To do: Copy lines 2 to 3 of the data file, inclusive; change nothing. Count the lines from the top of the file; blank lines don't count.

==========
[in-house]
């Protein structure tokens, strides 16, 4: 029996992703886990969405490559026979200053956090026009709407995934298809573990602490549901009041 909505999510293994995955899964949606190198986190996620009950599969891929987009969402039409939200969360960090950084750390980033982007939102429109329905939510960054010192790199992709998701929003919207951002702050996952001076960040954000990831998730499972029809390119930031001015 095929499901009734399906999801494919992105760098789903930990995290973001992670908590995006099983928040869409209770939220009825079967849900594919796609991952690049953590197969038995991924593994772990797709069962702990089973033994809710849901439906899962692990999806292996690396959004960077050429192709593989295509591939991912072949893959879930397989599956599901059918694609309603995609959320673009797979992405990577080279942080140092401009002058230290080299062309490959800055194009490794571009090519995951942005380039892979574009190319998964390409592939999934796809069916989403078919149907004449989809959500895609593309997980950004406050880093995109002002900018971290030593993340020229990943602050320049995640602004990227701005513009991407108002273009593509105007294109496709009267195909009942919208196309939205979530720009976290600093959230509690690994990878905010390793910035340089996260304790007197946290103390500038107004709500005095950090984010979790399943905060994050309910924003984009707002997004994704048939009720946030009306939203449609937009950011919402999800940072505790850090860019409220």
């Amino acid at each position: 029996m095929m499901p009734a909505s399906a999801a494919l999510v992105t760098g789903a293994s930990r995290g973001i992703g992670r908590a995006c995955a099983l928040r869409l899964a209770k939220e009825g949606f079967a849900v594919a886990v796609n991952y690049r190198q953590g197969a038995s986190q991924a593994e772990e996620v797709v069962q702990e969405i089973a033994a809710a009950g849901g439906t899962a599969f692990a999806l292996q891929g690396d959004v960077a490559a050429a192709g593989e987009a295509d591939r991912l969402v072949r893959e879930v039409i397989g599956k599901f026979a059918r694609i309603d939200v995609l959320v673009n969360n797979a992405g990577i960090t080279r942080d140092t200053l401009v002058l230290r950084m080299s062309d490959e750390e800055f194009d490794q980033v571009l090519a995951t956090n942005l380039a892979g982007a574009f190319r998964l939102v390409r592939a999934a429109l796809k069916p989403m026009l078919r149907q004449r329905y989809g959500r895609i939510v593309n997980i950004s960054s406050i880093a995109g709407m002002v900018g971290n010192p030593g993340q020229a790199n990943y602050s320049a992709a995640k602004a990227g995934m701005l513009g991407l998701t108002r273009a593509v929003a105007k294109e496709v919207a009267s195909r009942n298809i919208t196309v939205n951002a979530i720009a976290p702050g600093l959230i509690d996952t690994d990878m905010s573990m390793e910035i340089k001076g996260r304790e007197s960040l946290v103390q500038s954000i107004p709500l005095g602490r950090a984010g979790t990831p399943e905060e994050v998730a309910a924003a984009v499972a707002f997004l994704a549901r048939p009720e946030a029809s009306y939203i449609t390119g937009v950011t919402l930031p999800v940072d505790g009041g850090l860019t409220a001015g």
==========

């Protein structure tokens, strides 16, 4: 029996992703886990969405490559026979200053956090026009709407995934298809573990602490549901009041 909505999510293994995955899964949606190198986190996620009950599969891929987009969402039409939200969360960090950084750390980033982007939102429109329905939510960054010192790199992709998701929003919207951002702050996952001076960040954000990831998730499972029809390119930031001015 095929499901009734399906999801494919992105760098789903930990995290973001992670908590995006099983928040869409209770939220009825079967849900594919796609991952690049953590197969038995991924593994772990797709069962702990089973033994809710849901439906899962692990999806292996690396959004960077050429192709593989295509591939991912072949893959879930397989599956599901059918694609309603995609959320673009797979992405990577080279942080140092401009002058230290080299062309490959800055194009490794571009090519995951942005380039892979574009190319998964390409592939999934796809069916989403078919149907004449989809959500895609593309997980950004406050880093995109002002900018971290030593993340020229990943602050320049995640602004990227701005513009991407108002273009593509105007294109496709009267195909009942919208196309939205979530720009976290600093959230509690690994990878905010390793910035340089996260304790007197946290103390500038107004709500005095950090984010979790399943905060994050309910924003984009707002997004994704048939009720946030009306939203449609937009950011919402999800940072505790850090860019409220």
């Amino acid at each position: 029996m095929m499901p009734a909505s399906a999801a494919l999510v992105t760098g789903a293994s930990r995290g973001i992703g992670r908590a995006c995955a099983l928040r869409l899964a209770k939220e009825g949606f079967a849900v594919a886990v796609n991952y690049r190198q953590g197969a038995s986190q991924a593994e772990e996620v797709v069962q702990e969405i089973a033994a809710a009950g849901g439906t899962a599969f692990a999806l292996q891929g690396d959004v960077a490559a050429a192709g593989e987009a295509d591939r991912l969402v072949r893959e879930v039409i397989g599956k599901f026979a059918r694609i309603d939200v995609l959320v673009n969360n797979a992405g990577i960090t080279r942080d140092t200053l401009v002058l230290r950084m080299s062309d490959e750390e800055f194009d490794q980033v571009l090519a995951t956090n942005l380039a892979g982007a574009f190319r998964l939102v390409r592939a999934a429109l796809k069916p989403m026009l078919r149907q004449r329905y989809g959500r895609i939510v593309n997980i950004s960054s406050i880093a995109g709407m002002v900018g971290n010192p030593g993340q020229a790199n990943y602050s320049a992709a995640k602004a990227g995934m701005l513009g991407l998701t108002r273009a593509v929003a105007k294109e496709v919207a009267s195909r009942n298809i919208t196309v939205n951002a979530i720009a976290p702050g600093l959230i509690d996952t690994d990878m905010s573990m390793e910035i340089k001076g996260r304790e007197s960040l946290v103390q500038s954000i107004p709500l005095g602490r950090a984010g979790t990831p399943e905060e994050v998730a309910a924003a984009v499972a707002f997004l994704a549901r048939p009720e946030a029809s009306y939203i449609t390119g937009v950011t919402l930031p999800v940072d505790g009041g850090l860019t409220a001015g």